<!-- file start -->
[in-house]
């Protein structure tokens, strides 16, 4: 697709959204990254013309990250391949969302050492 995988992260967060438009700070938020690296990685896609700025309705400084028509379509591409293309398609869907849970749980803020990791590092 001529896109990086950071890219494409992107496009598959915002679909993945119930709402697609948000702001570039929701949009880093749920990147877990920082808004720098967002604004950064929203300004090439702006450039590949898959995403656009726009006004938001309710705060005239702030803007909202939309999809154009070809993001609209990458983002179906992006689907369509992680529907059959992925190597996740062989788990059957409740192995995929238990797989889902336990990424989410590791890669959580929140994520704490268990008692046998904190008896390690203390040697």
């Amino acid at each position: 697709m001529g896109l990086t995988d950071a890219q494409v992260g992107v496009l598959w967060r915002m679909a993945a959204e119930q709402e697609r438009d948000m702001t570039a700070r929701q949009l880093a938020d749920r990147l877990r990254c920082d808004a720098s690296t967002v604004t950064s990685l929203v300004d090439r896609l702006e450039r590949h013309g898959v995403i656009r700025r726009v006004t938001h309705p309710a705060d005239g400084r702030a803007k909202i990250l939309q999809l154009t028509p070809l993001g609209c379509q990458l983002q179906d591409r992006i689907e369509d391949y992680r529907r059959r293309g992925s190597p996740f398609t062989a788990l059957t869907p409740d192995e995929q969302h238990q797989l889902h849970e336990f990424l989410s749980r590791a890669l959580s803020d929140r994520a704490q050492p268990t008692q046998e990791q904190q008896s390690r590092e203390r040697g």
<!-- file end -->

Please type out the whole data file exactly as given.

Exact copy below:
[in-house]
């Protein structure tokens, strides 16, 4: 697709959204990254013309990250391949969302050492 995988992260967060438009700070938020690296990685896609700025309705400084028509379509591409293309398609869907849970749980803020990791590092 001529896109990086950071890219494409992107496009598959915002679909993945119930709402697609948000702001570039929701949009880093749920990147877990920082808004720098967002604004950064929203300004090439702006450039590949898959995403656009726009006004938001309710705060005239702030803007909202939309999809154009070809993001609209990458983002179906992006689907369509992680529907059959992925190597996740062989788990059957409740192995995929238990797989889902336990990424989410590791890669959580929140994520704490268990008692046998904190008896390690203390040697």
């Amino acid at each position: 697709m001529g896109l990086t995988d950071a890219q494409v992260g992107v496009l598959w967060r915002m679909a993945a959204e119930q709402e697609r438009d948000m702001t570039a700070r929701q949009l880093a938020d749920r990147l877990r990254c920082d808004a720098s690296t967002v604004t950064s990685l929203v300004d090439r896609l702006e450039r590949h013309g898959v995403i656009r700025r726009v006004t938001h309705p309710a705060d005239g400084r702030a803007k909202i990250l939309q999809l154009t028509p070809l993001g609209c379509q990458l983002q179906d591409r992006i689907e369509d391949y992680r529907r059959r293309g992925s190597p996740f398609t062989a788990l059957t869907p409740d192995e995929q969302h238990q797989l889902h849970e336990f990424l989410s749980r590791a890669l959580s803020d929140r994520a704490q050492p268990t008692q046998e990791q904190q008896s390690r590092e203390r040697g």